by May Ponzo
It might appear that US citizens have no shame in sharing their political opinions in the media, but how free are US citizens in speaking truthfully about their political preferences in their very own homes?
Morgan Baker, who is writing his PhD about American Presidency at University College London, explains how Americans are “more inclined to just simply stick a sign in their yard but don’t talk about politics.”
Indeed, during the election period American front lawns and car bumper stickers become a space for expressing one’s political preferences. Yet, these opinions remain anonymous and when asked who one will be voting for very few want to share their secret.
Julie Johnson, 20, says: “My parents didn’t even talk about it at home because it would start an argument. There is a reluctance to talk freely about who we vote for at home.”
Morgan Baker agrees that one of the reasons for this taboo lies in people wanting to avoid conflict due to the large polarization existing in the US politics. The two-party political system in the US creates a strong partition in the US, making politics a sensitive topic to be avoided.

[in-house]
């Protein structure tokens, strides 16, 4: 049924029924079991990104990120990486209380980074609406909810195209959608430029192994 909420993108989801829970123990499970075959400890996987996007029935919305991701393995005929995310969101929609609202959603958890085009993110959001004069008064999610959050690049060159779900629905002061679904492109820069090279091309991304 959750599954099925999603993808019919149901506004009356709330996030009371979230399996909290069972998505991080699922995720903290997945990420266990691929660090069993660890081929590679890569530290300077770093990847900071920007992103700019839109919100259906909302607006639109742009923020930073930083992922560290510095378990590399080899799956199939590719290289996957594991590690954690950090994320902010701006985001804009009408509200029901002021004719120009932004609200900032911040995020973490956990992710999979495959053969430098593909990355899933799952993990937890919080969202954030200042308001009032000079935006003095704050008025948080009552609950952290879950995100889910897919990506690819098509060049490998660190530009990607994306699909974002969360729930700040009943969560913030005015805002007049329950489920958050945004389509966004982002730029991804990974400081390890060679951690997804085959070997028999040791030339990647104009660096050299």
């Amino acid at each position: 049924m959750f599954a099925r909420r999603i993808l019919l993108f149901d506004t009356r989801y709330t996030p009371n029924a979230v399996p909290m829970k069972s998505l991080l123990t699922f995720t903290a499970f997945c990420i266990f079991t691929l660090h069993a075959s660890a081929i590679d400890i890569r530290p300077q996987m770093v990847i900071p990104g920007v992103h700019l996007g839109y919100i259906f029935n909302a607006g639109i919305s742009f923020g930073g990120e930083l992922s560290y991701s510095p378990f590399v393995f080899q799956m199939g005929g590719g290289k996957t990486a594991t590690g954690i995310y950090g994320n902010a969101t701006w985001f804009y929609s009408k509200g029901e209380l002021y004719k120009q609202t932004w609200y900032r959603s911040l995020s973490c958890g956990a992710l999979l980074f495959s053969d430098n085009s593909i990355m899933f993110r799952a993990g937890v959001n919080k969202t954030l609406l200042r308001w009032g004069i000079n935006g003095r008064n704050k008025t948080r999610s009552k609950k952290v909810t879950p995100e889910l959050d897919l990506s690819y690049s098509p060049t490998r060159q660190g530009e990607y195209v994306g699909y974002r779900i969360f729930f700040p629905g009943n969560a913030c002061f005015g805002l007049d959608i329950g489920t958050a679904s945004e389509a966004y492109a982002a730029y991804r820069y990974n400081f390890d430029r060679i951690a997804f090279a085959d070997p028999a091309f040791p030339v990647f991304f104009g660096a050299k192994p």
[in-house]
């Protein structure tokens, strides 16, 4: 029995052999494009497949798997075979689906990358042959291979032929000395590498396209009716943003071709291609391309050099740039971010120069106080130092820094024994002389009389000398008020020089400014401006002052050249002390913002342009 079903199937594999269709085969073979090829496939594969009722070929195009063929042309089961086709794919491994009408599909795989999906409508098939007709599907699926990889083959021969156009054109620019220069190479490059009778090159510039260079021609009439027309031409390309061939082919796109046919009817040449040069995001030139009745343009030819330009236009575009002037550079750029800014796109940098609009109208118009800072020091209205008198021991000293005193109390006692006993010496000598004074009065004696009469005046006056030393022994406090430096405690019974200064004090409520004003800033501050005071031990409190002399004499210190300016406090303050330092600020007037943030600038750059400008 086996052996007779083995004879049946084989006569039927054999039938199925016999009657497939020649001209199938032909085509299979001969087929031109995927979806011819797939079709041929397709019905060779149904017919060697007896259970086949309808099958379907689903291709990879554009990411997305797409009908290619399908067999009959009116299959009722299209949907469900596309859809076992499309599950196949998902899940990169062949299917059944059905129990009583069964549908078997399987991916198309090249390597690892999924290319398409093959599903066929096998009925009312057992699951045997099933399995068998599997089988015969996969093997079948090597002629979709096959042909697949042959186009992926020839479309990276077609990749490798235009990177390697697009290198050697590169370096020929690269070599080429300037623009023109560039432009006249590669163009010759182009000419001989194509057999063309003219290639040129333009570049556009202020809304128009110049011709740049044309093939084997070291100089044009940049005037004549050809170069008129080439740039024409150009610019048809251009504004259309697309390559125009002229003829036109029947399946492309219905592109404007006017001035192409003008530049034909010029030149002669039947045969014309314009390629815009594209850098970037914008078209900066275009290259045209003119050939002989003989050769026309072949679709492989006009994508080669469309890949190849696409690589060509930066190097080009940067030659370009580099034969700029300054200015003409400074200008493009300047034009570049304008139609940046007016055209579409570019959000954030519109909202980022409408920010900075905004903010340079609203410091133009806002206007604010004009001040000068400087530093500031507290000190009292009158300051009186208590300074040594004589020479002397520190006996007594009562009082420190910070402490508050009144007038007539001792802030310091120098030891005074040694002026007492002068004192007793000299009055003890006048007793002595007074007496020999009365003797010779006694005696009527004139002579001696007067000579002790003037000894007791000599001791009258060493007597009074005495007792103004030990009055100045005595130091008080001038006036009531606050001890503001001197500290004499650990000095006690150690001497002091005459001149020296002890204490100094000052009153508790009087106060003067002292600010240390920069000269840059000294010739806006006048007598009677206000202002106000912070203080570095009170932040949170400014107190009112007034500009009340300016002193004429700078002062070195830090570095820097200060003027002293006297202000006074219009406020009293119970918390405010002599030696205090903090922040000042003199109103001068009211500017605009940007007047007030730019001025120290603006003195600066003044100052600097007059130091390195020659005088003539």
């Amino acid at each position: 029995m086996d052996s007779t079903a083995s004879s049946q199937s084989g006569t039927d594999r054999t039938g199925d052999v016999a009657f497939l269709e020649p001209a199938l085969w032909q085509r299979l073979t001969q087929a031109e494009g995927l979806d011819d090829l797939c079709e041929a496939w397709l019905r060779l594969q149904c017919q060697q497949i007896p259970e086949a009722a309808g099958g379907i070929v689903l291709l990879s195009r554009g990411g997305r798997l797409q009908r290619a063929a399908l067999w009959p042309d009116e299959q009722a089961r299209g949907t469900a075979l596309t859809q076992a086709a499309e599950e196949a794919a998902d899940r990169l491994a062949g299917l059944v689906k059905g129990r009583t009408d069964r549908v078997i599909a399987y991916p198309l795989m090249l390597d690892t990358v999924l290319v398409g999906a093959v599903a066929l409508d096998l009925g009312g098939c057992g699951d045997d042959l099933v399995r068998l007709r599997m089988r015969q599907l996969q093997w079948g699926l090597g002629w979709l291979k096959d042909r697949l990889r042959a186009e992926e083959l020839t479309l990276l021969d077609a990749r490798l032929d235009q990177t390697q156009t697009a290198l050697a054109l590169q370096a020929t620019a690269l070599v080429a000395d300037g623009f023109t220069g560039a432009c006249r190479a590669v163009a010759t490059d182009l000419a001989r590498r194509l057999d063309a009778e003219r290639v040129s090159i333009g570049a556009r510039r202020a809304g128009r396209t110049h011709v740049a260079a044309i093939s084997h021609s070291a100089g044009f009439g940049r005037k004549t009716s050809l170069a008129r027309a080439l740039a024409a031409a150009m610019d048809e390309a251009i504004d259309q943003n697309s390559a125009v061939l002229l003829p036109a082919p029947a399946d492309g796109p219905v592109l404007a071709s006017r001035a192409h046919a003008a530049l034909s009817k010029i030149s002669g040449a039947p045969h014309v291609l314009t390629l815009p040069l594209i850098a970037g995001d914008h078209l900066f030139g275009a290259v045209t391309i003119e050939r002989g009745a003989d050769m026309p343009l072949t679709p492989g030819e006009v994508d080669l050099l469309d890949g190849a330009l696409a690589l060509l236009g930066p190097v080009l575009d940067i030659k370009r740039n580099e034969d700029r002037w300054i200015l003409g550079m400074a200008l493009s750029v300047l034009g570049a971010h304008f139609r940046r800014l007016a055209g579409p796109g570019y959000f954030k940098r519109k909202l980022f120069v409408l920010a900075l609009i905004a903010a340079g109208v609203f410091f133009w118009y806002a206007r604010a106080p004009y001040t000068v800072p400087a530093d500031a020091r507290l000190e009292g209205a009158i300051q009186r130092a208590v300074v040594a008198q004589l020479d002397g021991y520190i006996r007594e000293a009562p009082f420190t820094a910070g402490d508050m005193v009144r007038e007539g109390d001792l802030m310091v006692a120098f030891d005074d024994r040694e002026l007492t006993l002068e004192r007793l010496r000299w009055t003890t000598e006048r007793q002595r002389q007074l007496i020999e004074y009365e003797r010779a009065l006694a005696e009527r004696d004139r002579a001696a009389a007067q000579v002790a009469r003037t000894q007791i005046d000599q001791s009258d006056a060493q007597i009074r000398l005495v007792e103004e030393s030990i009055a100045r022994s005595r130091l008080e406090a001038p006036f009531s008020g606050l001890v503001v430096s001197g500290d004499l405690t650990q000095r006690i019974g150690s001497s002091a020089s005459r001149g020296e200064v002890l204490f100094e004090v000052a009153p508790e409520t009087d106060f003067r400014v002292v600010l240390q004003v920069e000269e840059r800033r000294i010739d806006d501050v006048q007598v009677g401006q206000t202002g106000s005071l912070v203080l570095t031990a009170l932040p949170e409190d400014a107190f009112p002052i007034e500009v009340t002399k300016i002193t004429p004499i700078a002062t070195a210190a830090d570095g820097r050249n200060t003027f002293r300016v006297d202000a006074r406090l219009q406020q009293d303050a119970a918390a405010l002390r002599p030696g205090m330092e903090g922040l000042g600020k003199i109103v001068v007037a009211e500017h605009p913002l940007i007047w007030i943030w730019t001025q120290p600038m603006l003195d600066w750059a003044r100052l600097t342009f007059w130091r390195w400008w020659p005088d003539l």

Melanie Guardia, 22, says: “You never know you can’t look at a person and tell if they are Democrat or Republican so you have to be careful with what you say because you don’t want to start an argument with your friends.”
Avoiding conflict isn’t the only motive for the taboo of talking politics in the US. Morgan Baker explains that there is more of a taboo in southern states where religion plays a larger role: “We are formally supposed to have a separation of the church and the state but it is very integrated. It is ingratiated in our political system.”
According to Baker, the real taboo lies in people avoiding politics because they know that sharing their political preferences could expose their religious views. Especially when it comes to delicate subjects like abortion. Republicans, who are deeply integrated with the Evangelicals, would have to admit their political beliefs and this would inevitably increase the enduring division within the US society.